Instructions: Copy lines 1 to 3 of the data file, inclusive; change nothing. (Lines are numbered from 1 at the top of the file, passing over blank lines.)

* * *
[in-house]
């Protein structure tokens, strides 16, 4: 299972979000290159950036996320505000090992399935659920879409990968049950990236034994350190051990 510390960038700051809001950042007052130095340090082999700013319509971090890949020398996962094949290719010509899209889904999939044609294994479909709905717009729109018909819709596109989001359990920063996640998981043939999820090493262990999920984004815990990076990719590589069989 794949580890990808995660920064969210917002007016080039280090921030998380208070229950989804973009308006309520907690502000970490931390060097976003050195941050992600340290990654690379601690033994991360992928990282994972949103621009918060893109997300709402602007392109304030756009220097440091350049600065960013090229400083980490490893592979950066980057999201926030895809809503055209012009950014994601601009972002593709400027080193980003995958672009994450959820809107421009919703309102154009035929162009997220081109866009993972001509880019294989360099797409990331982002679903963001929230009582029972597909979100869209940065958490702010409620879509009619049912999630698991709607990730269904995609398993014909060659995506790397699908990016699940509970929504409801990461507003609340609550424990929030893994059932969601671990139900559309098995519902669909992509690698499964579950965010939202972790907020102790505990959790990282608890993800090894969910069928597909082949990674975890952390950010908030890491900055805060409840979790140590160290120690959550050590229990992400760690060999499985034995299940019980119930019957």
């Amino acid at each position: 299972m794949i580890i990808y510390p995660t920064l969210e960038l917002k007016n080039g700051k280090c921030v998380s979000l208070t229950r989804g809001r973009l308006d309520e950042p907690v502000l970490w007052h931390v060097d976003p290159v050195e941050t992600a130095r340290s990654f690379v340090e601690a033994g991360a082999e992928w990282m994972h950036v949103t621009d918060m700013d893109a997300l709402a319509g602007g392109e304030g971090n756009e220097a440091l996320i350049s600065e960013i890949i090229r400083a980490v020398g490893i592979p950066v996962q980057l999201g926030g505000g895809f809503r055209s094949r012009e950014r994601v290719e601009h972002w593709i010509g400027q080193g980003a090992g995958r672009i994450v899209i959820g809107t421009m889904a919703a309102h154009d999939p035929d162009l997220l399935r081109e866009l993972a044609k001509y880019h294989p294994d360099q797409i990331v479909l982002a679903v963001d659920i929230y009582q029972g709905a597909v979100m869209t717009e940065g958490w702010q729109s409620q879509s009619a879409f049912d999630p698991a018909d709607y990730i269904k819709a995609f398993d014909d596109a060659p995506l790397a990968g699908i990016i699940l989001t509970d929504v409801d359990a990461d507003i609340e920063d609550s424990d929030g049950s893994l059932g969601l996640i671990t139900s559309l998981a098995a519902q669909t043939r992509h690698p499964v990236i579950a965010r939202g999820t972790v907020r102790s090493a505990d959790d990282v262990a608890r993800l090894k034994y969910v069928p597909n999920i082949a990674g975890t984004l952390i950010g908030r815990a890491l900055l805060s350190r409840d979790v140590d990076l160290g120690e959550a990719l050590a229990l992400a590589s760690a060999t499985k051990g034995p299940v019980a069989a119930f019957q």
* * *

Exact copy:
[in-house]
């Protein structure tokens, strides 16, 4: 299972979000290159950036996320505000090992399935659920879409990968049950990236034994350190051990 510390960038700051809001950042007052130095340090082999700013319509971090890949020398996962094949290719010509899209889904999939044609294994479909709905717009729109018909819709596109989001359990920063996640998981043939999820090493262990999920984004815990990076990719590589069989 794949580890990808995660920064969210917002007016080039280090921030998380208070229950989804973009308006309520907690502000970490931390060097976003050195941050992600340290990654690379601690033994991360992928990282994972949103621009918060893109997300709402602007392109304030756009220097440091350049600065960013090229400083980490490893592979950066980057999201926030895809809503055209012009950014994601601009972002593709400027080193980003995958672009994450959820809107421009919703309102154009035929162009997220081109866009993972001509880019294989360099797409990331982002679903963001929230009582029972597909979100869209940065958490702010409620879509009619049912999630698991709607990730269904995609398993014909060659995506790397699908990016699940509970929504409801990461507003609340609550424990929030893994059932969601671990139900559309098995519902669909992509690698499964579950965010939202972790907020102790505990959790990282608890993800090894969910069928597909082949990674975890952390950010908030890491900055805060409840979790140590160290120690959550050590229990992400760690060999499985034995299940019980119930019957």
């Amino acid at each position: 299972m794949i580890i990808y510390p995660t920064l969210e960038l917002k007016n080039g700051k280090c921030v998380s979000l208070t229950r989804g809001r973009l308006d309520e950042p907690v502000l970490w007052h931390v060097d976003p290159v050195e941050t992600a130095r340290s990654f690379v340090e601690a033994g991360a082999e992928w990282m994972h950036v949103t621009d918060m700013d893109a997300l709402a319509g602007g392109e304030g971090n756009e220097a440091l996320i350049s600065e960013i890949i090229r400083a980490v020398g490893i592979p950066v996962q980057l999201g926030g505000g895809f809503r055209s094949r012009e950014r994601v290719e601009h972002w593709i010509g400027q080193g980003a090992g995958r672009i994450v899209i959820g809107t421009m889904a919703a309102h154009d999939p035929d162009l997220l399935r081109e866009l993972a044609k001509y880019h294989p294994d360099q797409i990331v479909l982002a679903v963001d659920i929230y009582q029972g709905a597909v979100m869209t717009e940065g958490w702010q729109s409620q879509s009619a879409f049912d999630p698991a018909d709607y990730i269904k819709a995609f398993d014909d596109a060659p995506l790397a990968g699908i990016i699940l989001t509970d929504v409801d359990a990461d507003i609340e920063d609550s424990d929030g049950s893994l059932g969601l996640i671990t139900s559309l998981a098995a519902q669909t043939r992509h690698p499964v990236i579950a965010r939202g999820t972790v907020r102790s090493a505990d959790d990282v262990a608890r993800l090894k034994y969910v069928p597909n999920i082949a990674g975890t984004l952390i950010g908030r815990a890491l900055l805060s350190r409840d979790v140590d990076l160290g120690e959550a990719l050590a229990l992400a590589s760690a060999t499985k051990g034995p299940v019980a069989a119930f019957q």